I think that collage puzzles many people. Random, surreal, fragmented, simplistic… Perhaps, as children, we’ve all cut out interesting images from magazines, books or comics and arranged them on a surface in a way that pleases the eye. In simple terms, this is exactly what many of the giants of 20th century art did and created some compelling and memorable works.
This show at Luxembourg & Dayan, a small gallery in Savile Row, central London, has gathered together a fascinating collection – indeed, a collage – of unusual artworks. I guess the joy of the collage is the element of surprise, that moment when you fuse one image or idea with another and create something entirely new. If you look at the Joan Miro (above), it’s called Metamorphose and was made in 1936. It’s a glorious mix of pencil, dribbled Indian ink, a few brushes of watercolour, bits of decorative sticker and a photo from a magazine of sunbathers. So how on earth does a piece like that get made? Miro must have had a studio filled with bits and pieces, obviously a ready supply of art materials and, most of all, a curious mind. There’s no reason WHY these random objects and images should fit together but it is the cleverness of the artist’s mind which creates a balance which is playful and somehow balanced. Not everyone could do this.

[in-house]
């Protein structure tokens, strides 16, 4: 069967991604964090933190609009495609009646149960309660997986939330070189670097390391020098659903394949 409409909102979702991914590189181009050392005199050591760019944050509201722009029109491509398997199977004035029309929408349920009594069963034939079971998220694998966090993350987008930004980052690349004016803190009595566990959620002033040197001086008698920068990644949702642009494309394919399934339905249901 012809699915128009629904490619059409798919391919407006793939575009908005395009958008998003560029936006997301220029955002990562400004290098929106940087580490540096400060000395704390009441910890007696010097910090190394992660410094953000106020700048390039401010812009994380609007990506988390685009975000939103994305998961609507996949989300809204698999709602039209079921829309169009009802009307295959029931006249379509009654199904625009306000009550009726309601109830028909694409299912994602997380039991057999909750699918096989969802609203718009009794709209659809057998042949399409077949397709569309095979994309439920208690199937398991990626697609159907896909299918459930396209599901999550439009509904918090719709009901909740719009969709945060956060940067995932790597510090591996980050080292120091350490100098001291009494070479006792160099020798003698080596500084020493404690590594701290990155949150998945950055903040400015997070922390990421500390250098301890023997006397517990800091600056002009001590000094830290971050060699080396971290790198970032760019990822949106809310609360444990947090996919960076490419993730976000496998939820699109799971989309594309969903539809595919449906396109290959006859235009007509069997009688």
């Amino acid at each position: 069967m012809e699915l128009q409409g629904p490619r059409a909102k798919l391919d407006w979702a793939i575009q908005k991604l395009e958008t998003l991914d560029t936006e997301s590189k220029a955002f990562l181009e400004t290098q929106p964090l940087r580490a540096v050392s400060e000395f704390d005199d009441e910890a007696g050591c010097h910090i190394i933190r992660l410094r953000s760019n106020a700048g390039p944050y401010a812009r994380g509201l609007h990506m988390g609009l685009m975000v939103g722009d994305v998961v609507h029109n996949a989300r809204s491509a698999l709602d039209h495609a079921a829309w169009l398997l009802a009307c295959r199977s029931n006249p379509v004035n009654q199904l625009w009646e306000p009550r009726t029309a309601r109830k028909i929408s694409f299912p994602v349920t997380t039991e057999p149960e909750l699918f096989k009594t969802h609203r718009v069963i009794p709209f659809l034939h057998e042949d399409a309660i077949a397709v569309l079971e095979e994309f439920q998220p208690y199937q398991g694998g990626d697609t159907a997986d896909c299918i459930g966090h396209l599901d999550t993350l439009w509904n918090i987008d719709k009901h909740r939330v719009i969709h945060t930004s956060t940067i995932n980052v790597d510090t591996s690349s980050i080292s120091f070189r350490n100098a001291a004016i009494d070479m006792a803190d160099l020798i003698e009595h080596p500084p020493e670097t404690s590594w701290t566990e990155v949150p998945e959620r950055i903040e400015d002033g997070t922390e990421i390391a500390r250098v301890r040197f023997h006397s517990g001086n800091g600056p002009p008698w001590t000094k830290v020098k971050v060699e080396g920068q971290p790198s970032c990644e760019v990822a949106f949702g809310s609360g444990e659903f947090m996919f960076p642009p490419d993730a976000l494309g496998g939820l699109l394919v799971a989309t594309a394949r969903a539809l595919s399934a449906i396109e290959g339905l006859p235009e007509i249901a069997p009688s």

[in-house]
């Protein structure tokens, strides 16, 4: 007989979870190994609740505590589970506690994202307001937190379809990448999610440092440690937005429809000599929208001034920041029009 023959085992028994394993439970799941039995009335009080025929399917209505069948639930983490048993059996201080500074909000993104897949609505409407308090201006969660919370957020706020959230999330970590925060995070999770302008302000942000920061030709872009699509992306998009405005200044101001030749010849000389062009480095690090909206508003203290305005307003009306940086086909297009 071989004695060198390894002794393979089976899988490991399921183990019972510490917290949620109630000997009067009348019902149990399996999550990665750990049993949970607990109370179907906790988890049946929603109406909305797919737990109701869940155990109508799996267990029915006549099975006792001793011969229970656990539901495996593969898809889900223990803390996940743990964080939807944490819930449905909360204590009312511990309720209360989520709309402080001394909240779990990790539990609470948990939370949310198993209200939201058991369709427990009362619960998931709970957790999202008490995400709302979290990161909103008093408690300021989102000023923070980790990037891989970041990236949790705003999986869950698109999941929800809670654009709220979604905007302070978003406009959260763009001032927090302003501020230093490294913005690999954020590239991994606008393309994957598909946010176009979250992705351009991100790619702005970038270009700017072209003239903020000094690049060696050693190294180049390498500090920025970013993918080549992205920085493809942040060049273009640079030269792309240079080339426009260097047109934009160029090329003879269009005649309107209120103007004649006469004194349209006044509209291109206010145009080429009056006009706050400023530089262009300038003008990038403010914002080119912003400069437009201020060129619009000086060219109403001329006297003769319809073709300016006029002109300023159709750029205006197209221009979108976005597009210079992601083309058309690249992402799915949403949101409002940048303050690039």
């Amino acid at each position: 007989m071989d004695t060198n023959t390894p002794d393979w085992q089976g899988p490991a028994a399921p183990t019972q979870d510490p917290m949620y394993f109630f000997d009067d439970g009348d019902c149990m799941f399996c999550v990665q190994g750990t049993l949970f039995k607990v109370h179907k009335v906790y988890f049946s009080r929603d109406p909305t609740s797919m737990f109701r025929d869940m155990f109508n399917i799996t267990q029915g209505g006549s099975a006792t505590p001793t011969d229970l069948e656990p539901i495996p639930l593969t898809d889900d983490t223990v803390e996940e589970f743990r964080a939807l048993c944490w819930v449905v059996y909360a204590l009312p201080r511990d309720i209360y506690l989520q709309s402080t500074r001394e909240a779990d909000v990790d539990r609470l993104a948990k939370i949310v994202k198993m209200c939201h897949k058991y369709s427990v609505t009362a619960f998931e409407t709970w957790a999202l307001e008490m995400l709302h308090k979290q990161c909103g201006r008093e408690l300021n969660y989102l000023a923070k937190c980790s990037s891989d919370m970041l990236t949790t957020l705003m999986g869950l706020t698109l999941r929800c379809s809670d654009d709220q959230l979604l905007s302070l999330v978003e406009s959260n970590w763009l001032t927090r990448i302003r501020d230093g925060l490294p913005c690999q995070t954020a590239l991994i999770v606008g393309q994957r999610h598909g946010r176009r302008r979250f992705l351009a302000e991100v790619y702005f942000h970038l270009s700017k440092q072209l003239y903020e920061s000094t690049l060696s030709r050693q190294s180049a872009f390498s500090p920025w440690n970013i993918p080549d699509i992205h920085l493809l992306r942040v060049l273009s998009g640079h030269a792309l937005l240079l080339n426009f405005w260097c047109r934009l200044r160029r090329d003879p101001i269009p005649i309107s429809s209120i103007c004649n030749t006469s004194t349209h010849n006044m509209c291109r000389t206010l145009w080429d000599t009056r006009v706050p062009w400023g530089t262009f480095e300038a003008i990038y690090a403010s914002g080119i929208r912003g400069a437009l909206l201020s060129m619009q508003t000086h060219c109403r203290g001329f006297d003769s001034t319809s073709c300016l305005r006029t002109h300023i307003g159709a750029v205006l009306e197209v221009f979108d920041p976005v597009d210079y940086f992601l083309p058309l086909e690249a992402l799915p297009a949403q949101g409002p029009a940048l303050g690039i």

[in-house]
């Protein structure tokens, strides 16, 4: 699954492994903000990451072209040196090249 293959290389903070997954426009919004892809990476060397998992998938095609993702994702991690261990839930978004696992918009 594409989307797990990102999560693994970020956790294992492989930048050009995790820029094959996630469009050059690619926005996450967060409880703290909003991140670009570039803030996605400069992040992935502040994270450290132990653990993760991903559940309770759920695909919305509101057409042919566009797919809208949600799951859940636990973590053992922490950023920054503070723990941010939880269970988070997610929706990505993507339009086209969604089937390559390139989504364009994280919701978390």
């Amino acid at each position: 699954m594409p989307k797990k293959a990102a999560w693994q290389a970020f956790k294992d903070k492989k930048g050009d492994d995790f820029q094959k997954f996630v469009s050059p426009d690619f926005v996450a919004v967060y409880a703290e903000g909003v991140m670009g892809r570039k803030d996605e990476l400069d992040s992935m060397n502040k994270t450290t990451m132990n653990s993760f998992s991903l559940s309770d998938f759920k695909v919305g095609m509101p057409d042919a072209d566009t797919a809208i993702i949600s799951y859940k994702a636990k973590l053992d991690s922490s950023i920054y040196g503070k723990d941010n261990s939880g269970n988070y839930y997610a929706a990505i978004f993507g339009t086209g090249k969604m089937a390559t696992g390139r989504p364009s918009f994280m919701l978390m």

Think about that famous collage by Matisse – The Snail. It’s a fabulously random piece using pieces of painted paper arranged by the artist to great effect. People have separated those pieces and tried to rearrange them upon the canvas differently and nobody has came close to the the satisfying design Matisse made. He saw something no one else could.
So, collage works can sometimes look beguilingly simplistic but, rest assured, the artist will have tried a great many ideas before alighting on the one which is finally fixed in place. There’s also a much more scary and bold element to this form of art and that’s the stage when you draw or paint directly onto the piece, even though it might look quite finished. It feels dangerous with a high risk that the piece could be trashed. When it works, the artist can feel satisfied that they have managed a strange almost psychic PUSH into another visual dimension.
I’m on a mission to see and celebrate all the collages shows I can, particularly where paper is used. My own use of collage is more literal – I use fragments of paper like brush strokes rather than as strong compositional pieces – but maybe it’s time to give myself a bit of a PUSH! We’ll see.